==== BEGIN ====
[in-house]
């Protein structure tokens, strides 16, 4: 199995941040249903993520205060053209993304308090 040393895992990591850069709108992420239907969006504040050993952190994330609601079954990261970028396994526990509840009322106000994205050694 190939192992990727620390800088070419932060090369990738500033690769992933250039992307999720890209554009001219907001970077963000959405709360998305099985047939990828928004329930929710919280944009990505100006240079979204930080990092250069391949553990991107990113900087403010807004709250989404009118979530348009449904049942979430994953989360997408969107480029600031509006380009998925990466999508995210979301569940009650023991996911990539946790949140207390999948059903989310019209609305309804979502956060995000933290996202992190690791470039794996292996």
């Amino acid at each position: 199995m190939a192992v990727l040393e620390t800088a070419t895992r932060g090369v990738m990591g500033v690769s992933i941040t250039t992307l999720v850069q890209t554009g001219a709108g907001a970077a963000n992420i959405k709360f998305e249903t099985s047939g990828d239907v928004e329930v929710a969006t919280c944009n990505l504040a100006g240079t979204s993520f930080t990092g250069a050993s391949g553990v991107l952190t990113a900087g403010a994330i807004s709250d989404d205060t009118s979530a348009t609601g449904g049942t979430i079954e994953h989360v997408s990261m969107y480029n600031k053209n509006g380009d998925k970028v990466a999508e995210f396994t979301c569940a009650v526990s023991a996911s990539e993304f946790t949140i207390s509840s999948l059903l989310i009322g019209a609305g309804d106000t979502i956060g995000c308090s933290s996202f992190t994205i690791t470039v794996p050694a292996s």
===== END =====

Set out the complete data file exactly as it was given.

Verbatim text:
[in-house]
């Protein structure tokens, strides 16, 4: 199995941040249903993520205060053209993304308090 040393895992990591850069709108992420239907969006504040050993952190994330609601079954990261970028396994526990509840009322106000994205050694 190939192992990727620390800088070419932060090369990738500033690769992933250039992307999720890209554009001219907001970077963000959405709360998305099985047939990828928004329930929710919280944009990505100006240079979204930080990092250069391949553990991107990113900087403010807004709250989404009118979530348009449904049942979430994953989360997408969107480029600031509006380009998925990466999508995210979301569940009650023991996911990539946790949140207390999948059903989310019209609305309804979502956060995000933290996202992190690791470039794996292996």
């Amino acid at each position: 199995m190939a192992v990727l040393e620390t800088a070419t895992r932060g090369v990738m990591g500033v690769s992933i941040t250039t992307l999720v850069q890209t554009g001219a709108g907001a970077a963000n992420i959405k709360f998305e249903t099985s047939g990828d239907v928004e329930v929710a969006t919280c944009n990505l504040a100006g240079t979204s993520f930080t990092g250069a050993s391949g553990v991107l952190t990113a900087g403010a994330i807004s709250d989404d205060t009118s979530a348009t609601g449904g049942t979430i079954e994953h989360v997408s990261m969107y480029n600031k053209n509006g380009d998925k970028v990466a999508e995210f396994t979301c569940a009650v526990s023991a996911s990539e993304f946790t949140i207390s509840s999948l059903l989310i009322g019209a609305g309804d106000t979502i956060g995000c308090s933290s996202f992190t994205i690791t470039v794996p050694a292996s």